Redskins' Adrian Peterson still a 'beast' in Falcons' eyes

FLOWERY BRANCH, Ga. -- Atlanta Falcons defensive end Brooks Reed isn't surprised to see 33-year-old running back Adrian Peterson having success with the Washington Redskins.

"No. Not at all. He's a beast," Reed said of Peterson. "He's just one of those special players that come around once in a while. I know he's a really tough guy. He's very resilient -- work ethic off the charts. He's come back from a bunch of injuries and outperformed expectations every time. I think he's still got a lot of gas in the tank, for sure."

Reed and the Falcons will see up close Sunday (1 p.m. ET, Fox) just how much juice Peterson still possesses. Containing Peterson will be one of the top priorities as the 3-4 Falcons try to extend a two-game winning streak and win on the road for the first time this season.

Peterson is fresh off a season-high 149 rushing yards on 26 carries -- including a 64-yard touchdown sprint -- in this past Sunday's 20-13 win against the New York Giants. In the Redskins' five wins, Peterson has rushed for at least 96 yards each time, including a pair of 100-yard games. He stands fifth in the NFL with 587 rushing yards and ranks third in the league with 279 rushing yards after first contact. Peterson also has been a solid checkdown target for quarterback Alex Smith. And he's accomplished all this despite dealing with shoulder and ankle injuries.

"It doesn't surprise me, but it's impressive nonetheless," Falcons coach Dan Quinn said of Peterson's success in Year 12. "And I think when you watch him play, you see his ability to jump-cut. We oftentimes think about how big he is (6-1, 220) and how strong he is. But I think what makes him unique is at that size where he can go full speed and then jump-cut to avoid, you know, to extend plays."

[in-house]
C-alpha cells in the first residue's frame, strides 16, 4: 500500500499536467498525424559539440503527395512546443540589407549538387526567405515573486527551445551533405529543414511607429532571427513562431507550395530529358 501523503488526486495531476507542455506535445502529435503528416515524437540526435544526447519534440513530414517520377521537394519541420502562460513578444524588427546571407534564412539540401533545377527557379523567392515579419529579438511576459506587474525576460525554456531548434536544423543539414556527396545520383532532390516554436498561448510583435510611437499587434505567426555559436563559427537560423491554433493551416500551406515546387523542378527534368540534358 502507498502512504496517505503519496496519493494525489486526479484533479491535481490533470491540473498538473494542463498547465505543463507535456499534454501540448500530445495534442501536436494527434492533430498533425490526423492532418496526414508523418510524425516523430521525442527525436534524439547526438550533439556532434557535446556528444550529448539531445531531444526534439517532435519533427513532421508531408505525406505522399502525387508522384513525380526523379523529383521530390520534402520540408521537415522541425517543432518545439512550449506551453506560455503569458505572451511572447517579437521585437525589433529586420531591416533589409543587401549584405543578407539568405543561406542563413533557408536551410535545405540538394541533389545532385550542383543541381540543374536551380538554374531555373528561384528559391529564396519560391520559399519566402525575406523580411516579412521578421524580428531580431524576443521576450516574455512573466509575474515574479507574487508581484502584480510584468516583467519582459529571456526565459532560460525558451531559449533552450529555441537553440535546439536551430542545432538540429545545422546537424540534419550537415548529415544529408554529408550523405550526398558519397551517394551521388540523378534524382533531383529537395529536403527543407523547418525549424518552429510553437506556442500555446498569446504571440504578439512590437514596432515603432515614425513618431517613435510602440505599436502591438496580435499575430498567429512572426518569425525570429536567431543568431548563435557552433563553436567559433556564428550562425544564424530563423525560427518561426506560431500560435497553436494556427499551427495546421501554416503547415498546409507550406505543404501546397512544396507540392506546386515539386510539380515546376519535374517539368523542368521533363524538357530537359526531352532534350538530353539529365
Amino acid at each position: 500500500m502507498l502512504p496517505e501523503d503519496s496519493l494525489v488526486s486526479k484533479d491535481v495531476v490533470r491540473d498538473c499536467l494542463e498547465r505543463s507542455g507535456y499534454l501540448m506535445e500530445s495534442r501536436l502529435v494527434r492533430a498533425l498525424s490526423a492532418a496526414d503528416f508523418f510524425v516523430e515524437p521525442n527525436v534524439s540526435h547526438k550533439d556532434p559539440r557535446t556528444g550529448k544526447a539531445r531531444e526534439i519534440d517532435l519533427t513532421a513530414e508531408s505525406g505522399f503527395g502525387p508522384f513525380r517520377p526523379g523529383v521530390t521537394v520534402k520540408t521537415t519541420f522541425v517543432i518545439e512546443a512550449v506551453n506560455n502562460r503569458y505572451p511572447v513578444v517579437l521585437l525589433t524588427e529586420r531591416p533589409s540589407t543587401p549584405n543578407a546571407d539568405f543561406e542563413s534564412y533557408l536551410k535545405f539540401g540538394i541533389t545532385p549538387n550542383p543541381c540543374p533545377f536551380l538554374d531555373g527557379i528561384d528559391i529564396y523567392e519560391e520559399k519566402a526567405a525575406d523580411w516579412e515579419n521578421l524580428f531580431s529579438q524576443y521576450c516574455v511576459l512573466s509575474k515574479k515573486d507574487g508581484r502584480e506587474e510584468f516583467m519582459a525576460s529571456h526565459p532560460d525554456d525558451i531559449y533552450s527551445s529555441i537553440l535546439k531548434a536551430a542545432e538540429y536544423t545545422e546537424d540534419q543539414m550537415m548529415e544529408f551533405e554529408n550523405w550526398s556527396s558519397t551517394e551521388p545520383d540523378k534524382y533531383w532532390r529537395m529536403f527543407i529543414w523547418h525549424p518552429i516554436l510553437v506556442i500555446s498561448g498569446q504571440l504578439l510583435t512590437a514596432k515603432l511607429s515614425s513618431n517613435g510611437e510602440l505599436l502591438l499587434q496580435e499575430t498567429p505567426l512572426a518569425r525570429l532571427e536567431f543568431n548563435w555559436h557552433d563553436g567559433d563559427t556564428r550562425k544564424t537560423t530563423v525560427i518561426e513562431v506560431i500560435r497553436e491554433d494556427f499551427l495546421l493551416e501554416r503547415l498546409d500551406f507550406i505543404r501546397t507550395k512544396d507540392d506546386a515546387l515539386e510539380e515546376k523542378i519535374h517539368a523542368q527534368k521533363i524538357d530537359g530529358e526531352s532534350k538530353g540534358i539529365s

Slowing down opposing running backs has been a tough task for the Falcons this season, but they're coming off an impressive showing against Giants rookie sensation Saquon Barkley, limiting him to 43 rushing yards on 14 carries. Maybe shutting down Barkley will give the Falcons a little momentum in preparation for Peterson.

"I wouldn't [go] as far as shut down," Quinn said of the defense's showing against Barkley. "For this year, [it qualifies as] a shut down."

Quinn wasn't sure what to expect against Barkley, but that isn't the case with Peterson.

"I know exactly who Adrian is and, playing against him, how tough he can be," Quinn said. "For us, tackling, our leverage, our pursuit -- those are things that we're really looking to improve."

The Falcons haven't faced Peterson since 2015, when he was still in Minnesota and four years removed from a miraculous ACL recovery. In that '15 game, Peterson rushed for 158 yards on 29 carries with two touchdowns in the Vikings' 20-10 win.

Reed is one of five Falcons in the lineup who faced Peterson that day. The others are defensive end Vic Beasley Jr., defensive tackle Grady Jarrett, and cornerbacks Desmond Trufant and Robert Alford.

"I mean, we just have to have the same mentality: getting off blocks, driving our feet on tackles and not sliding off tackles, and not leaving our feet when we tackle," Reed said. "Just corralling and being sound in our defense and executing calls is going to be important."

Having the disruptive Jarrett back from an ankle injury certainly made a difference against the Giants and Barkley, so look for Jarrett to have an impact again. Defensive coordinator Marquand Manuel has rotated different bodies at linebacker and safety with hopes of keeping guys fresh and getting the surest tacklers on the field. Plus, the Falcons are coming off their bye week, so guys should be more energized anyway.

There will be pressure on the defensive line to contain Peterson from the jump.

"Adrian Peterson has been a freak since I saw him his freshman year at Oklahoma, so if anyone could still do it, it would be a guy like that," said defensive end Derrick Shelby. "For us, you just don't let him get started. You can't let him get his feet started and then get a full head of steam, because he's a load to bring down."